1. How many people lack access to safe drinking water?

According to the United Nations, between 1990 and 2015, 2.6 billion people gained access to improved drinking water sources while 663 million people—about 10% of the global population—still do not have access to safe drinking water. And at least 1.8 billion people worldwide rely on a source of drinking water that is contaminated with animal and/or human waste.For more information, please see “Meeting the Goal of Safe Drinking Water and Sanitation for All.

2. Where does drinking water come from?

Although many people might say drinking water comes from a faucet (or perhaps bottled water), it may surprise you to learn that drinking water ultimately comes from many sources—most commonly surface waters such as rivers, streams, and lakes, and ground water sources such as aquifers and springs. Additionally, less common sources include captured rainwater, snow-melt, and desalinated seawater.

For more information, please see “Science, Technology, and the Future of America’s Drinking Water.

3. How do you make drinking water safe?

Treating drinking water for safe use is one of the greatest public health achievements of the twentieth century and takes place around the world each and every day. Providing clean, safe drinking water requires a “multi-barrier approach” that includes protecting source waters from contamination, appropriately filtering and treating “raw water,” and ensuring safe distribution of treated water to consumers’ taps.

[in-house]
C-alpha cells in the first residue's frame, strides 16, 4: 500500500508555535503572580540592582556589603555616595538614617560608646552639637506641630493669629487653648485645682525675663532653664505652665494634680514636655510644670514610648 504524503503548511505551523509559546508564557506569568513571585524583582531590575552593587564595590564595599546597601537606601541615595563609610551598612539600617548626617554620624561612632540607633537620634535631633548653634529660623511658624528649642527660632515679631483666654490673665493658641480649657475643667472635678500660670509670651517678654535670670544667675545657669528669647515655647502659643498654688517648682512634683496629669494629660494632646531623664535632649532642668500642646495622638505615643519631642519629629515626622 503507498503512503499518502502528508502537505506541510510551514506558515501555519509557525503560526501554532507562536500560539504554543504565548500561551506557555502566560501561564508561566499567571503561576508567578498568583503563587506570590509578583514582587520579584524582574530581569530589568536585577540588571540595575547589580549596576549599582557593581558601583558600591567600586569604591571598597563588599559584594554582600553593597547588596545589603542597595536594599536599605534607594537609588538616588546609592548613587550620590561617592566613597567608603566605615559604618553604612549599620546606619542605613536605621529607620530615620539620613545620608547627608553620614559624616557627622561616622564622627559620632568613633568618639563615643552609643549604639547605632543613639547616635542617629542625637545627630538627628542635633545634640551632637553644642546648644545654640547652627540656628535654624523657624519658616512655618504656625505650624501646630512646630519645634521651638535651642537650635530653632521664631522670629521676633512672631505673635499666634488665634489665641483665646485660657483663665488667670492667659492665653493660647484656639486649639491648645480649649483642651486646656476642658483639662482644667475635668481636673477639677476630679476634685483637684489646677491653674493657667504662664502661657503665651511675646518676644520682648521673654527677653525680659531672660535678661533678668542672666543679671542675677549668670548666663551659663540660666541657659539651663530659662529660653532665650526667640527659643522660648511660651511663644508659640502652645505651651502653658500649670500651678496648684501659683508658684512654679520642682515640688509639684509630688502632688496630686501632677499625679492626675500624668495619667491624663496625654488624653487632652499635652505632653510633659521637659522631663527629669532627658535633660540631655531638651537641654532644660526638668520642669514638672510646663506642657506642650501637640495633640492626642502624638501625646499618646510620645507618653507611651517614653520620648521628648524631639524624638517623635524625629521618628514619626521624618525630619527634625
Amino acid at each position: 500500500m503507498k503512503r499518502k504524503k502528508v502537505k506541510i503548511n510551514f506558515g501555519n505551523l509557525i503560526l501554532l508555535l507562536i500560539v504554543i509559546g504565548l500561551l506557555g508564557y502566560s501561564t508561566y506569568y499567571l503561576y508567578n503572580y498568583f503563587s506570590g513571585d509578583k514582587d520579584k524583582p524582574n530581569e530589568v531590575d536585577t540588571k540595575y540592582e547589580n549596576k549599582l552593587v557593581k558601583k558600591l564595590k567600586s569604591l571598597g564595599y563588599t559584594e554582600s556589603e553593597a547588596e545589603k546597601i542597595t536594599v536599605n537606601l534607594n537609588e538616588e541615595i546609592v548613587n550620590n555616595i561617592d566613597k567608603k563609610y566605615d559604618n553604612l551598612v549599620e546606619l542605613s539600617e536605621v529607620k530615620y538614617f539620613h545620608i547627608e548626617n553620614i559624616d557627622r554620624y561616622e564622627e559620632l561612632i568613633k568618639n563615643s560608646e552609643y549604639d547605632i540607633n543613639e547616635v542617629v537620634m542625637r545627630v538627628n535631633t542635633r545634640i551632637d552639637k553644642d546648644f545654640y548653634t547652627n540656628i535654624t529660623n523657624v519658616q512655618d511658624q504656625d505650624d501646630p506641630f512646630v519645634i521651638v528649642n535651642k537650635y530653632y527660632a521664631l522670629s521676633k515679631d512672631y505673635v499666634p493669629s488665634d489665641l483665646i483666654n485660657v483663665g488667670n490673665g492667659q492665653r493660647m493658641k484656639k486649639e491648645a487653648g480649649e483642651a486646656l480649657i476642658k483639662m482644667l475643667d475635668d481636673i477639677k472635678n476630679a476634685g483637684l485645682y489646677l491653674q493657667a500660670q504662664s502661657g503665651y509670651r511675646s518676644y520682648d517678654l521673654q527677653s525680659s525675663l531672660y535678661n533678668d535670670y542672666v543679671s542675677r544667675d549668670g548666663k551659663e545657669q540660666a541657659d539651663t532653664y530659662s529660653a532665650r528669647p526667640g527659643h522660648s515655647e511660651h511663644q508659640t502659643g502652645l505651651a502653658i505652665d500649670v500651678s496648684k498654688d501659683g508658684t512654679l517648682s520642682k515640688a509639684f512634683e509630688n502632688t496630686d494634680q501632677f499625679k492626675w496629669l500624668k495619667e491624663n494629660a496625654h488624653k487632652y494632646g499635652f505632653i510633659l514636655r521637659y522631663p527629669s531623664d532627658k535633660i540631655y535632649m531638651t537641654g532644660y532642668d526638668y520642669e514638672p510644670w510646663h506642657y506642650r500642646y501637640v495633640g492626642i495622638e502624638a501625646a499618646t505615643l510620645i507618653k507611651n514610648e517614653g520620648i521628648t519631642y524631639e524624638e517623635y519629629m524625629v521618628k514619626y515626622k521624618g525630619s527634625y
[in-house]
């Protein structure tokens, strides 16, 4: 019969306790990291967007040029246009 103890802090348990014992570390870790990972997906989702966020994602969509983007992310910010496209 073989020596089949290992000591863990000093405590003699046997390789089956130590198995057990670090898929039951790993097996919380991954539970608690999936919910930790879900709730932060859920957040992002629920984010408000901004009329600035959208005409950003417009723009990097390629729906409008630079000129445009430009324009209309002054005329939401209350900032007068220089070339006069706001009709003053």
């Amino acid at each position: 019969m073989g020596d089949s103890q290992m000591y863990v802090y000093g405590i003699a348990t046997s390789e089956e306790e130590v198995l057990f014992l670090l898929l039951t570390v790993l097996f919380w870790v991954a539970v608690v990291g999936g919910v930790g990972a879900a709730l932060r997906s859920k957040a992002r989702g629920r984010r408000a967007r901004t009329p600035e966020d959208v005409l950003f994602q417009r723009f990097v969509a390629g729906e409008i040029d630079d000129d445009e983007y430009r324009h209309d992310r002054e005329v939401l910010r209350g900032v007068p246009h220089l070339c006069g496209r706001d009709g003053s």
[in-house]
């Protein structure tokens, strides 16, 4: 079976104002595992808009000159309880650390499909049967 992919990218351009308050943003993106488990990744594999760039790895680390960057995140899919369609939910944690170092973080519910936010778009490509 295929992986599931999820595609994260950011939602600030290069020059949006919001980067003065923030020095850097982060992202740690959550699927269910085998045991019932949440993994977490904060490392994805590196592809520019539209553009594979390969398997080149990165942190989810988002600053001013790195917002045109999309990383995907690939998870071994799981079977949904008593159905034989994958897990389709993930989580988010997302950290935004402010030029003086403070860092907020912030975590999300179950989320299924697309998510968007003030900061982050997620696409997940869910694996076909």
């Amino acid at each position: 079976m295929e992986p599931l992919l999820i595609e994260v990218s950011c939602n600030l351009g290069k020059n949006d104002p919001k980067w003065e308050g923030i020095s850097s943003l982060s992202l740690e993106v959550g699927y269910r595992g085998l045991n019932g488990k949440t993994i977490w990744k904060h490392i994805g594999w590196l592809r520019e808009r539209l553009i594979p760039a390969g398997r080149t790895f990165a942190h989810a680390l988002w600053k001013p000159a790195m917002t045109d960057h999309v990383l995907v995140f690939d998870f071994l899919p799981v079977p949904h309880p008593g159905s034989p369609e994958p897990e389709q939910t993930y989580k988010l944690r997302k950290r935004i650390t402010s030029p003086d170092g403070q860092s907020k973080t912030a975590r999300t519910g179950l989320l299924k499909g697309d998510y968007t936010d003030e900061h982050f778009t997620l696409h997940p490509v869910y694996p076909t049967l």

For more information, please see “Water Treatment Fundamentals.

4. What is drinking water disinfection?

Water is treated to make it safe for consumption. Most drinking water treatment involves filtration of solids and disinfection that kills or inactivates germs like bacteria, viruses, and even microscopic parasites. By far, the most common method of drinking water disinfection in the U.S. and abroad is through chlorination, which may also be added to help protect water from microbial contamination during storage or distribution to homes and  businesses throughout the community.

For more information, see “Drinking Water Chlorination: A Review of U.S. Disinfection Practices and Issues.

5. How is tap water regulated?

Regulations to ensure safe drinking water vary widely from country to country. Enacted in 1974, the Safe Drinking Water Act and its amendments protect the quality of U.S. drinking water, including over 400 billion gallons of water provided by over 150,000 public drinking water systems each day.

For more information, see “The Safe Drinking Water Act: A Blueprint for Protecting the Nation’s Drinking Water.